James B. Hinds and brother Gerron Hind's families arrived in DeWitt Colony 24 Feb 1830 and 13 Apr 1825, respectively, according to land grant records. Both had homes in inner Gonzales town, James Hinds, whose home was later the residence of Mathew Caldwell on Water Street facing the river, lived near the Dickinson and Kimble Hat Factory. Gerron Hinds lived at the corner of St. John and St. Michael streets southeast of his brother's place. Gerron Hinds was a member of the colony in its earlier stages at Old Station on the Lavaca and part of the original and temporarily abandoned settlement on Kerr's Creek outside current Gonzales. James B. Hinds married the widow (Louisa Cottle Jackson) of Gonzales Relief Force member and Alamo Defender Thomas Jackson, who was also one of the Old Eighteen. Hinds served in Capt. Peyton Splane's Company and was with the rear guard of the Houston's Force camped near Harrisburg during the Battle of San Jacinto.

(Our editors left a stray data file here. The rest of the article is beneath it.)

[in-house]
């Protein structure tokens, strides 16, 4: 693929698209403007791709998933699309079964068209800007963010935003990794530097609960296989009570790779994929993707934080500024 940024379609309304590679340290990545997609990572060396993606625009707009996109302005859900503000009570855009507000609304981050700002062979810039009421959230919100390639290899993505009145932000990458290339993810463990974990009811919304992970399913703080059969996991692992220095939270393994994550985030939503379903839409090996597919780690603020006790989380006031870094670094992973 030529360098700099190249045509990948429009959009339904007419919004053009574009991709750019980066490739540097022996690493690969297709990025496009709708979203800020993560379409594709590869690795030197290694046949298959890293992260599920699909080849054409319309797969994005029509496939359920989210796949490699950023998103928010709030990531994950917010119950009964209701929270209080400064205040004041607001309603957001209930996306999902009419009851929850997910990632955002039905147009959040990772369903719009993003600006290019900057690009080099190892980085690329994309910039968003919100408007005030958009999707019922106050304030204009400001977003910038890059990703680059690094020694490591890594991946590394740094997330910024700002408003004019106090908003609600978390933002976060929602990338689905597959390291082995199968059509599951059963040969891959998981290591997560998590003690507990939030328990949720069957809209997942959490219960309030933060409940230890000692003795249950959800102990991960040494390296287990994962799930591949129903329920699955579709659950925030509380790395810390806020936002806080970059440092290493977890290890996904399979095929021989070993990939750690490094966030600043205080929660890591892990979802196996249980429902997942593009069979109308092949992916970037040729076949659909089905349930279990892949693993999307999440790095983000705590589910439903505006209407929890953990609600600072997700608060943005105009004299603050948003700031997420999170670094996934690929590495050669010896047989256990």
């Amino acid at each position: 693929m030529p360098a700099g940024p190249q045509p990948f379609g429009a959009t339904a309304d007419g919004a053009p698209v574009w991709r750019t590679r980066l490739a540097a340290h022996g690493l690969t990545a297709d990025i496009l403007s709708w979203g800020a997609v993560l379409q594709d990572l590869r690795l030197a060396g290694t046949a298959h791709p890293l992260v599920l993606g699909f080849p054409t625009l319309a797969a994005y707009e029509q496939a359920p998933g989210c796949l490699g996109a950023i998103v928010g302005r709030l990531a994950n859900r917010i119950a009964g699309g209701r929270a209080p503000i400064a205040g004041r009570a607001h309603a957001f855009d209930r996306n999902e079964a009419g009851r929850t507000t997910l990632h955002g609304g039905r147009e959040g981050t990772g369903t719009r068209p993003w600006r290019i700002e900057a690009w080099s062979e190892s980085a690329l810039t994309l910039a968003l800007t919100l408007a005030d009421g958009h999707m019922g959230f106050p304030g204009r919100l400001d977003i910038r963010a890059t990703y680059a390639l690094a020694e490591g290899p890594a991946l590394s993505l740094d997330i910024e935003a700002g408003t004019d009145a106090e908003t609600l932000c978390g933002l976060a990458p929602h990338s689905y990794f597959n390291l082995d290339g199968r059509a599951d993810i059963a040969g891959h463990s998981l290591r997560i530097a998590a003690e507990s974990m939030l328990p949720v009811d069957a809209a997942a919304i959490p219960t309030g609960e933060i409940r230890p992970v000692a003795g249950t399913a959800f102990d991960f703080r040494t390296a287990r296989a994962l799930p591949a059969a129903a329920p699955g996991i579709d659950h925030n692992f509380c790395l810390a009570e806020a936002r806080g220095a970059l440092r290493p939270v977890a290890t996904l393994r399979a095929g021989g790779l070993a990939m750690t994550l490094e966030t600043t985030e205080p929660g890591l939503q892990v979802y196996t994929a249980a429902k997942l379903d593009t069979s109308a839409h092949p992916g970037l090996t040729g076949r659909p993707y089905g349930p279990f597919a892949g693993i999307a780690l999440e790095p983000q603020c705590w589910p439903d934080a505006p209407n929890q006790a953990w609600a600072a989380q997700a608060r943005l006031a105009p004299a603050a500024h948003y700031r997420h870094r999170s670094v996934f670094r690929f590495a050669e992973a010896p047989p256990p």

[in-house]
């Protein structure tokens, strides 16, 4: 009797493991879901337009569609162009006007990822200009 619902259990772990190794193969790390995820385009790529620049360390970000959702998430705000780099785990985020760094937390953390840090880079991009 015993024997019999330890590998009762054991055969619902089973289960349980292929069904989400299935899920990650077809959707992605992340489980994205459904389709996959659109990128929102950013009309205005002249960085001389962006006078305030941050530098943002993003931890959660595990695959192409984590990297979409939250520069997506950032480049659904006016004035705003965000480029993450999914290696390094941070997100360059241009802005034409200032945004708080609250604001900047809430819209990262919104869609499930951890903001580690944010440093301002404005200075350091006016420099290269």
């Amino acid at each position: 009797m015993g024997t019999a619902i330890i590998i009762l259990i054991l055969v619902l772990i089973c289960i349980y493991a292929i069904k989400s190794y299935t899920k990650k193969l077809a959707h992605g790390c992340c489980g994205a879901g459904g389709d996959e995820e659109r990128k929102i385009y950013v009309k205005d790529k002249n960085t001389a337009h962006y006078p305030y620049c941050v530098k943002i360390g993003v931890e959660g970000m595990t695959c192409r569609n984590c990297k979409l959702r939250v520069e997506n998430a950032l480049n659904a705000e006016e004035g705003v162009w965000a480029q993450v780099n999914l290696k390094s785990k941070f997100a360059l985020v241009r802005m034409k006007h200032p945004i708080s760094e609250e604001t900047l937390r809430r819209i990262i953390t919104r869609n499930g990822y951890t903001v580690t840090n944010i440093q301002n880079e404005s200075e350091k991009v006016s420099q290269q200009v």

Battle of San Jacinto 21st April 1836
Peyton R. Splane Captain
Samuel S. Gillette Second Lieutenant
William Gorham Orderly Sergeant
Wiley M. Head Second Sergeant
Preston Pevehouse Third Sergeant
Privates Calvin P. Abbott, William Barker, Daniel Bradley, Octavius A. Cook, A.W. Cooke, John B. Crawford, Freeman Walker Douglass, Jonathan Douglass, William G. Goolsey, James Gordon, James B. Hinds, Archbald Hodge, James Hodges Jr., William Hodge, Joseph Ranson Johnson, William H. Kenney, William McMaster, John D. Moore, Bethel Morris Spencer Morris Jr., James D. Owen, Solomon Calvin Page, Alexander W. Rowlett, I.G. Smith, John G. Smith, William P. Smith, William W. Smith, Thomas Splane, Jesse Williams, Agabus Winters, William Riley Woods